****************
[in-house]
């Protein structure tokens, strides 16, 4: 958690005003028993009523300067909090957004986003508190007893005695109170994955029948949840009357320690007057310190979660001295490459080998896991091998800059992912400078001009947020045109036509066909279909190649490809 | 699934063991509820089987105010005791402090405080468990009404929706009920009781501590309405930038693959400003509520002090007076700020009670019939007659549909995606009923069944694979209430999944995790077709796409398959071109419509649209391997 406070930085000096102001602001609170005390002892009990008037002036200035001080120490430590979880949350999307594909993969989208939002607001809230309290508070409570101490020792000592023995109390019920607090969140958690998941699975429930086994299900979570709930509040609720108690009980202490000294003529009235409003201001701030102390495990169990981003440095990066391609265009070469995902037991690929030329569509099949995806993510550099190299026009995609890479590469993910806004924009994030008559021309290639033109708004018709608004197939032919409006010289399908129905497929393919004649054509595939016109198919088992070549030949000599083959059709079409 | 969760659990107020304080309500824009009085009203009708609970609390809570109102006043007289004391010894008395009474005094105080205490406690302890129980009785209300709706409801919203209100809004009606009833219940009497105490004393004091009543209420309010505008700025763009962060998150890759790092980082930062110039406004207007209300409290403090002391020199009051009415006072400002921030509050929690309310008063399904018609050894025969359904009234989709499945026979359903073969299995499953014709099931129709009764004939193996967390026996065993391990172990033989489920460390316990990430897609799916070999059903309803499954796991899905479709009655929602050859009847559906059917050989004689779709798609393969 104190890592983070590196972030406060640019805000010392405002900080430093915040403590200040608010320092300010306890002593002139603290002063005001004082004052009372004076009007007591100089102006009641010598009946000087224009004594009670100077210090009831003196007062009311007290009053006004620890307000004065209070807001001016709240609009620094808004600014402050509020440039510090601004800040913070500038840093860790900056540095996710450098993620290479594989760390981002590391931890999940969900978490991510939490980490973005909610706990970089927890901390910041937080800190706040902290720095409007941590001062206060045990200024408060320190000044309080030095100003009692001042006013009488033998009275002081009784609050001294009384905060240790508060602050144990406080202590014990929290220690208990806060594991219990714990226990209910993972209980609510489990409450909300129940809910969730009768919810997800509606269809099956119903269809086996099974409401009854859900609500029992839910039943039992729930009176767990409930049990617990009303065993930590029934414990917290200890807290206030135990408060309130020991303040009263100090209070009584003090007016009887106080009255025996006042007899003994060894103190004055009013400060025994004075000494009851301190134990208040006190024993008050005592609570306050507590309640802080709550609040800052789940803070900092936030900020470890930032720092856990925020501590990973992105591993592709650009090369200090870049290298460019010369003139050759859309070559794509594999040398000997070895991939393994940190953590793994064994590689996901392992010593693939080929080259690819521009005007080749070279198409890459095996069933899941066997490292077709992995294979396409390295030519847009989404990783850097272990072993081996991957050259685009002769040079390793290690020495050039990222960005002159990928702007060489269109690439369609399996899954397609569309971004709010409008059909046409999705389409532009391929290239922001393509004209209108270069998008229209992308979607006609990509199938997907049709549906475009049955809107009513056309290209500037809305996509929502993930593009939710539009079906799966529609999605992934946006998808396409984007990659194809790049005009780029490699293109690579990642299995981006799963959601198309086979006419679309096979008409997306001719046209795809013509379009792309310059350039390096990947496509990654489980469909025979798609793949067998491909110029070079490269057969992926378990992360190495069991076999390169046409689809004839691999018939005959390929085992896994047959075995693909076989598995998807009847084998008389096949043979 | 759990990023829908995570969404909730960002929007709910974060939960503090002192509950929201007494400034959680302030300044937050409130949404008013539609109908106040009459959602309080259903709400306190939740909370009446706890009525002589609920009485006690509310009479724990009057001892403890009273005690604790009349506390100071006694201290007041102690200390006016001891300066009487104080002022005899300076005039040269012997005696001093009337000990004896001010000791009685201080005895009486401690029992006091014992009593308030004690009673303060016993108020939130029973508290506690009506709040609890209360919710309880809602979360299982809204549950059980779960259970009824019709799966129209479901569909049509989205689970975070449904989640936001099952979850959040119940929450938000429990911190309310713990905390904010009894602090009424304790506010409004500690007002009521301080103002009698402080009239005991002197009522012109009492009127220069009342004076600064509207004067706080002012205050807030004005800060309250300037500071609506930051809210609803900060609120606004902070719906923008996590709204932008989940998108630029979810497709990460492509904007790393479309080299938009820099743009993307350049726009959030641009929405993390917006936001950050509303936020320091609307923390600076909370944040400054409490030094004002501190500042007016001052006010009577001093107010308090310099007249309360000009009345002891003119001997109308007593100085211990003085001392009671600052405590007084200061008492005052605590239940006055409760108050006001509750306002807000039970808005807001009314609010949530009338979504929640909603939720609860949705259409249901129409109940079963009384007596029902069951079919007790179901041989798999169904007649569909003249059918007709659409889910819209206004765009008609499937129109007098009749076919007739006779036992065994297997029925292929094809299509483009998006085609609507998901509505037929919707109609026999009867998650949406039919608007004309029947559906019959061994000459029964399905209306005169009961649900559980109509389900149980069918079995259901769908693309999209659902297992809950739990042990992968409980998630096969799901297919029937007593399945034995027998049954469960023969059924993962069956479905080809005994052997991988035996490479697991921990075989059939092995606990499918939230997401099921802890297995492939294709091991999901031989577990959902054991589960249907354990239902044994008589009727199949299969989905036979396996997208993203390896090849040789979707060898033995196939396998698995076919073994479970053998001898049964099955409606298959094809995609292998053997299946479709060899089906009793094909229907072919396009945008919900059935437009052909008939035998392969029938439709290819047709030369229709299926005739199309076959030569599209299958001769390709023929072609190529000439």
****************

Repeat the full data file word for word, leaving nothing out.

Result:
[in-house]
């Protein structure tokens, strides 16, 4: 958690005003028993009523300067909090957004986003508190007893005695109170994955029948949840009357320690007057310190979660001295490459080998896991091998800059992912400078001009947020045109036509066909279909190649490809 | 699934063991509820089987105010005791402090405080468990009404929706009920009781501590309405930038693959400003509520002090007076700020009670019939007659549909995606009923069944694979209430999944995790077709796409398959071109419509649209391997 406070930085000096102001602001609170005390002892009990008037002036200035001080120490430590979880949350999307594909993969989208939002607001809230309290508070409570101490020792000592023995109390019920607090969140958690998941699975429930086994299900979570709930509040609720108690009980202490000294003529009235409003201001701030102390495990169990981003440095990066391609265009070469995902037991690929030329569509099949995806993510550099190299026009995609890479590469993910806004924009994030008559021309290639033109708004018709608004197939032919409006010289399908129905497929393919004649054509595939016109198919088992070549030949000599083959059709079409 | 969760659990107020304080309500824009009085009203009708609970609390809570109102006043007289004391010894008395009474005094105080205490406690302890129980009785209300709706409801919203209100809004009606009833219940009497105490004393004091009543209420309010505008700025763009962060998150890759790092980082930062110039406004207007209300409290403090002391020199009051009415006072400002921030509050929690309310008063399904018609050894025969359904009234989709499945026979359903073969299995499953014709099931129709009764004939193996967390026996065993391990172990033989489920460390316990990430897609799916070999059903309803499954796991899905479709009655929602050859009847559906059917050989004689779709798609393969 104190890592983070590196972030406060640019805000010392405002900080430093915040403590200040608010320092300010306890002593002139603290002063005001004082004052009372004076009007007591100089102006009641010598009946000087224009004594009670100077210090009831003196007062009311007290009053006004620890307000004065209070807001001016709240609009620094808004600014402050509020440039510090601004800040913070500038840093860790900056540095996710450098993620290479594989760390981002590391931890999940969900978490991510939490980490973005909610706990970089927890901390910041937080800190706040902290720095409007941590001062206060045990200024408060320190000044309080030095100003009692001042006013009488033998009275002081009784609050001294009384905060240790508060602050144990406080202590014990929290220690208990806060594991219990714990226990209910993972209980609510489990409450909300129940809910969730009768919810997800509606269809099956119903269809086996099974409401009854859900609500029992839910039943039992729930009176767990409930049990617990009303065993930590029934414990917290200890807290206030135990408060309130020991303040009263100090209070009584003090007016009887106080009255025996006042007899003994060894103190004055009013400060025994004075000494009851301190134990208040006190024993008050005592609570306050507590309640802080709550609040800052789940803070900092936030900020470890930032720092856990925020501590990973992105591993592709650009090369200090870049290298460019010369003139050759859309070559794509594999040398000997070895991939393994940190953590793994064994590689996901392992010593693939080929080259690819521009005007080749070279198409890459095996069933899941066997490292077709992995294979396409390295030519847009989404990783850097272990072993081996991957050259685009002769040079390793290690020495050039990222960005002159990928702007060489269109690439369609399996899954397609569309971004709010409008059909046409999705389409532009391929290239922001393509004209209108270069998008229209992308979607006609990509199938997907049709549906475009049955809107009513056309290209500037809305996509929502993930593009939710539009079906799966529609999605992934946006998808396409984007990659194809790049005009780029490699293109690579990642299995981006799963959601198309086979006419679309096979008409997306001719046209795809013509379009792309310059350039390096990947496509990654489980469909025979798609793949067998491909110029070079490269057969992926378990992360190495069991076999390169046409689809004839691999018939005959390929085992896994047959075995693909076989598995998807009847084998008389096949043979 | 759990990023829908995570969404909730960002929007709910974060939960503090002192509950929201007494400034959680302030300044937050409130949404008013539609109908106040009459959602309080259903709400306190939740909370009446706890009525002589609920009485006690509310009479724990009057001892403890009273005690604790009349506390100071006694201290007041102690200390006016001891300066009487104080002022005899300076005039040269012997005696001093009337000990004896001010000791009685201080005895009486401690029992006091014992009593308030004690009673303060016993108020939130029973508290506690009506709040609890209360919710309880809602979360299982809204549950059980779960259970009824019709799966129209479901569909049509989205689970975070449904989640936001099952979850959040119940929450938000429990911190309310713990905390904010009894602090009424304790506010409004500690007002009521301080103002009698402080009239005991002197009522012109009492009127220069009342004076600064509207004067706080002012205050807030004005800060309250300037500071609506930051809210609803900060609120606004902070719906923008996590709204932008989940998108630029979810497709990460492509904007790393479309080299938009820099743009993307350049726009959030641009929405993390917006936001950050509303936020320091609307923390600076909370944040400054409490030094004002501190500042007016001052006010009577001093107010308090310099007249309360000009009345002891003119001997109308007593100085211990003085001392009671600052405590007084200061008492005052605590239940006055409760108050006001509750306002807000039970808005807001009314609010949530009338979504929640909603939720609860949705259409249901129409109940079963009384007596029902069951079919007790179901041989798999169904007649569909003249059918007709659409889910819209206004765009008609499937129109007098009749076919007739006779036992065994297997029925292929094809299509483009998006085609609507998901509505037929919707109609026999009867998650949406039919608007004309029947559906019959061994000459029964399905209306005169009961649900559980109509389900149980069918079995259901769908693309999209659902297992809950739990042990992968409980998630096969799901297919029937007593399945034995027998049954469960023969059924993962069956479905080809005994052997991988035996490479697991921990075989059939092995606990499918939230997401099921802890297995492939294709091991999901031989577990959902054991589960249907354990239902044994008589009727199949299969989905036979396996997208993203390896090849040789979707060898033995196939396998698995076919073994479970053998001898049964099955409606298959094809995609292998053997299946479709060899089906009793094909229907072919396009945008919900059935437009052909008939035998392969029938439709290819047709030369229709299926005739199309076959030569599209299958001769390709023929072609190529000439």